Berkeley Neuroscience News | November 22, 2014

The Redwood Center, where minds model brains

By Gautam Agarwal Our brains have the remarkable ability to guide us through a complex world full of uncertainty. Researchers at the Redwood Center aim to identify theoretical principles that can help to understand how the brain functions. The Center brings together mathematicians, physicists, biologists, computer scientists, and engineers in a unique collaborative environment. Together, […]

Berkeley Neuroscience News | November 22, 2014

MIC-ing the microscopic

By Ben Kallman In 1665, the English polymath Robert Hooke declared boldly: “By the help of microscopes, there is nothing so small as to escape our inquiry.” Three and a half centuries later, his proclamation, though perhaps still slightly hyperbolic, is more true than ever. Advances in microscopy and optics allow biologists to peer with unprecedented […]

Berkeley Neuroscience News | November 22, 2014

The Brain Imaging Center: A campus resource for cutting-edge research

By Sarah Hillenbrand The Henry J. Wheeler Jr. Brain Imaging Center (affectionately referred to as ‘the BIC’) is a hub for cutting-edge neuroscience research at Berkeley. The BIC community is a diverse one, with its users calling departments across campus their home. In neuroscience, psychology, vision science, anthropology, bioengineering, and even the Haas School of […]

Berkeley News | November 18, 2014

Diana Bautista receives Young Investigator Award from neuroscience society

The Society for Neuroscience today (Monday, Nov. 17) presented one of two new Young Investigator Awards to Diana Bautista, UC Berkeley associate professor of molecular and cell biology, at the society’s annual meeting in Washington, DC. The $15,000 award recognizes “outstanding achievements and contributions by a young neuroscientist who has recently received his or her […]

Berkeley News | November 13, 2014

Of rats and men: Tolman, behavior and academic freedom

If you’ve ever been to Tolman Hall, you probably reached it not by rigid adherence to a series of mechanical steps — start at West Circle, go up Hilgard Way, first right to the end of Morgan Hall, then first left and voila — but by navigating via the map in your head. That is, […]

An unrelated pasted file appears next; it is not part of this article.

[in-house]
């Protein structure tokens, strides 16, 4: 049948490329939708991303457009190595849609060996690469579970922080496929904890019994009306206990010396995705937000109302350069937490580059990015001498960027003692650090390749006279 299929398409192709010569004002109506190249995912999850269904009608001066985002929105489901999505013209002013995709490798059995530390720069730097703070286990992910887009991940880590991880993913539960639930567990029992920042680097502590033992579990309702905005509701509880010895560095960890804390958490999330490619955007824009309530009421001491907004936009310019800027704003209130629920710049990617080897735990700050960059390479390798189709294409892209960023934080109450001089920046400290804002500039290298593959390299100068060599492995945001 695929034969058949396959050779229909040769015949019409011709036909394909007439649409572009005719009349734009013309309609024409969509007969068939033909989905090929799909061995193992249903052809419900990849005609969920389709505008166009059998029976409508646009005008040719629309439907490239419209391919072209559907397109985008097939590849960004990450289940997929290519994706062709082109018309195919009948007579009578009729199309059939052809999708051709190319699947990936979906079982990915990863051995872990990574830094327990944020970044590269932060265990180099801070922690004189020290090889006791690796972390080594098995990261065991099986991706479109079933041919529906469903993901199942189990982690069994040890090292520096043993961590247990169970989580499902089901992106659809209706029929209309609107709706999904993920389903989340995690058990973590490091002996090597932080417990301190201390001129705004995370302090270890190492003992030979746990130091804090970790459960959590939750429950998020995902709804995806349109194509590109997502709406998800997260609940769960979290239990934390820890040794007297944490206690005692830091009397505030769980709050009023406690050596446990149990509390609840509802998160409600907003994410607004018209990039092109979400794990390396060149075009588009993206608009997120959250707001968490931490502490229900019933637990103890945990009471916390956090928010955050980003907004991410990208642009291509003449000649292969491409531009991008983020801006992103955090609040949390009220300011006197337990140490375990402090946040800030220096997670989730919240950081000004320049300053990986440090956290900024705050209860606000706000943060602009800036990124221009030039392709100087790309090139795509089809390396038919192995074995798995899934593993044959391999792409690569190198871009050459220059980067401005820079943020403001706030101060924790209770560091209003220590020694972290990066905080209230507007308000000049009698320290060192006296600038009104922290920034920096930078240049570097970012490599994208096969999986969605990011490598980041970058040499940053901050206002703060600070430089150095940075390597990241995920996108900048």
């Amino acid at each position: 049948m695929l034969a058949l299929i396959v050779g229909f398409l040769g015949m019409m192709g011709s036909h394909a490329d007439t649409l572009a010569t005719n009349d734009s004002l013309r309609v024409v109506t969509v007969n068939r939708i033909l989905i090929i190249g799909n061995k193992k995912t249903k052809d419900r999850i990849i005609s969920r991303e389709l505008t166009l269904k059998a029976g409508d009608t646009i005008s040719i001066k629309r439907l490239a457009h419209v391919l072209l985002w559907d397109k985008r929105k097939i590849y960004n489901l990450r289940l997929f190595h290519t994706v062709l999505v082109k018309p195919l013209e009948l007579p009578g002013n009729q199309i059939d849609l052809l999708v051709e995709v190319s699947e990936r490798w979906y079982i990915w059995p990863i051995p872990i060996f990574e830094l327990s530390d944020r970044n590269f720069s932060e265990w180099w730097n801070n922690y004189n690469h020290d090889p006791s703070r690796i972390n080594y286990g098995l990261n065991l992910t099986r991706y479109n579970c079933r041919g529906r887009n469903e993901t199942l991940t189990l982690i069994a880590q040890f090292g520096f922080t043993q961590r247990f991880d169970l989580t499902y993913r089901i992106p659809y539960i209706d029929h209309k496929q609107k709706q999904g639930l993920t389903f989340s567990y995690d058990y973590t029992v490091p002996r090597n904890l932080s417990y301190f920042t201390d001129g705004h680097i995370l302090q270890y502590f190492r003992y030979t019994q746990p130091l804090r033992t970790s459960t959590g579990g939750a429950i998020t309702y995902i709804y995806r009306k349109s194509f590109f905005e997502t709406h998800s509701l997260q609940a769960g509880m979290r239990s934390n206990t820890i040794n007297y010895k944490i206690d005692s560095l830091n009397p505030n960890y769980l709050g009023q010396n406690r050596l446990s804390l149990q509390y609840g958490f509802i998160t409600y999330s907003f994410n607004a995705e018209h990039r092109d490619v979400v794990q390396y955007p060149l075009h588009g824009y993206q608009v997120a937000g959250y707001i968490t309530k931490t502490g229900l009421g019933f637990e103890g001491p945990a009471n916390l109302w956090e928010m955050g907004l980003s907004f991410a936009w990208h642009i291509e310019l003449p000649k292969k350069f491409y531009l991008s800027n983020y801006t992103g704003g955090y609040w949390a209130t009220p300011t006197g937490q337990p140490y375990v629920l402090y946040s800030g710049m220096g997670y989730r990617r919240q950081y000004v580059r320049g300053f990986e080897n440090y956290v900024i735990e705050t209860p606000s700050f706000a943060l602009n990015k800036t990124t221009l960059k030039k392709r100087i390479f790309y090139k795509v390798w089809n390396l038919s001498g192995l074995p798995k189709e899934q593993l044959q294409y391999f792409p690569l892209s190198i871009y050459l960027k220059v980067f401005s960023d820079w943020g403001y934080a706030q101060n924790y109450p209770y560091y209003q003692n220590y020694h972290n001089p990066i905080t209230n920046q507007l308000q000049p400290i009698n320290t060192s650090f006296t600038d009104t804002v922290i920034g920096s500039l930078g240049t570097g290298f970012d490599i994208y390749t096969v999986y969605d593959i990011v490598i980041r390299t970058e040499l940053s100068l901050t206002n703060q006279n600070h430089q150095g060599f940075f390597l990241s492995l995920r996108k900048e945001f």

NPR | November 3, 2014

Why Lab Rats Don’t Observe Daylight Saving Time

Twice a year, most Americans do a truly bizarre thing. In coordinated fashion, we change our clocks an hour ahead or behind and proceed as if the new time tells us what we should be doing: when to eat, when to sleep, when to wake and when to work. Earth, of course, spins and rotates […]

The Telegraph | October 30, 2014

Mind-reading device invented by scientists to eavesdrop on ‘inner voice’

It might seem the stuff of science fiction, but a mind-reading device is being developed by scientists which can evesdrop on your inner-voice. Reseachers at the University of California, Berkeley, have developed a machine and computer programme which converts brain activity into sounds and words. Speech activates specific neurons as the brain works interpret the […]

ABC News | October 21, 2014

Berkeley team to transform MRI

At a busy imaging lab at the University of California, Berkeley researchers are preparing for a journey to unmapped corners of the human brain. To get there, the team led by neuroscience professor David Feinberg, Ph.D, is pushing the boundaries of magnetic resonance imaging, also known as MRI. Instead of imaging the entire brain, they’re […]

Berkeley News | October 16, 2014

New front in war on Alzheimer’s, other protein-folding diseases

A surprise discovery that overturns decades of thinking about how the body fixes proteins that come unraveled greatly expands opportunities for therapies to prevent diseases such as Alzheimer’s and Parkinson’s, which have been linked to the accumulation of improperly folded proteins in the brain. “This finding provides a whole other outlook on protein-folding diseases; a […]